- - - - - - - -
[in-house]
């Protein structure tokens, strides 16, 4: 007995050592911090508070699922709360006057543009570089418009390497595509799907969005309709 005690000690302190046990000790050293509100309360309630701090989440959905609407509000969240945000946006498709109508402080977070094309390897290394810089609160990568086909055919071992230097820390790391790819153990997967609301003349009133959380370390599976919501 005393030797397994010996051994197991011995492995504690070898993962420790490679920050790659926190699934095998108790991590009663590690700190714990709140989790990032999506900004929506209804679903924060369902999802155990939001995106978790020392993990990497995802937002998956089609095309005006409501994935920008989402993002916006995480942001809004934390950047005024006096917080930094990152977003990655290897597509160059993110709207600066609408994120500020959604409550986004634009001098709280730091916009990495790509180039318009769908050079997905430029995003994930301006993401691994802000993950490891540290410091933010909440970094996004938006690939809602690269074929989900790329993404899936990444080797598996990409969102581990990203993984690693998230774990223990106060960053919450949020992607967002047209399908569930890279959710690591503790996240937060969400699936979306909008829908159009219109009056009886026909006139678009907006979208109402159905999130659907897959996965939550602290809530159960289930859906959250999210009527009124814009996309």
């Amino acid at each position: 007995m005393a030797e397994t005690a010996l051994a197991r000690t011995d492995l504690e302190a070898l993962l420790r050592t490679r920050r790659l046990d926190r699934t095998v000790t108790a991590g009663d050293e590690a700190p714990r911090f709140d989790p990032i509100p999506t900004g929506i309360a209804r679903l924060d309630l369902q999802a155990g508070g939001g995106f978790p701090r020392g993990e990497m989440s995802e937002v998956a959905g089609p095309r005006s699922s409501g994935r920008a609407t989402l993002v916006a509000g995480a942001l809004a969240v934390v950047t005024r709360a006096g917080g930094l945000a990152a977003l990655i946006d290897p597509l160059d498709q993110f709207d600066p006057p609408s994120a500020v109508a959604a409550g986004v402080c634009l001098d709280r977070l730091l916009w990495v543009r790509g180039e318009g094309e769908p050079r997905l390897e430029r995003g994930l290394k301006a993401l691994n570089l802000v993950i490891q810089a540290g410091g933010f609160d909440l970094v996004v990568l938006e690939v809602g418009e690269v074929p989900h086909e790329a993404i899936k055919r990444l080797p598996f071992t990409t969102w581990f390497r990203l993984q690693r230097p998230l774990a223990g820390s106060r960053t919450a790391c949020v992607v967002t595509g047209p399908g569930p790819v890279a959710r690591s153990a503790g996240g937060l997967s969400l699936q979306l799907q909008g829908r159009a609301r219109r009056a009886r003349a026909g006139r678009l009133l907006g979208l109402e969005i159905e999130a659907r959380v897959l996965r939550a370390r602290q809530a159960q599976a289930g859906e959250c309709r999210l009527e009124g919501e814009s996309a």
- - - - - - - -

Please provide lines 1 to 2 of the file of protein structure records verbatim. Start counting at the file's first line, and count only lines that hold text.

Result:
[in-house]
């Protein structure tokens, strides 16, 4: 007995050592911090508070699922709360006057543009570089418009390497595509799907969005309709 005690000690302190046990000790050293509100309360309630701090989440959905609407509000969240945000946006498709109508402080977070094309390897290394810089609160990568086909055919071992230097820390790391790819153990997967609301003349009133959380370390599976919501 005393030797397994010996051994197991011995492995504690070898993962420790490679920050790659926190699934095998108790991590009663590690700190714990709140989790990032999506900004929506209804679903924060369902999802155990939001995106978790020392993990990497995802937002998956089609095309005006409501994935920008989402993002916006995480942001809004934390950047005024006096917080930094990152977003990655290897597509160059993110709207600066609408994120500020959604409550986004634009001098709280730091916009990495790509180039318009769908050079997905430029995003994930301006993401691994802000993950490891540290410091933010909440970094996004938006690939809602690269074929989900790329993404899936990444080797598996990409969102581990990203993984690693998230774990223990106060960053919450949020992607967002047209399908569930890279959710690591503790996240937060969400699936979306909008829908159009219109009056009886026909006139678009907006979208109402159905999130659907897959996965939550602290809530159960289930859906959250999210009527009124814009996309």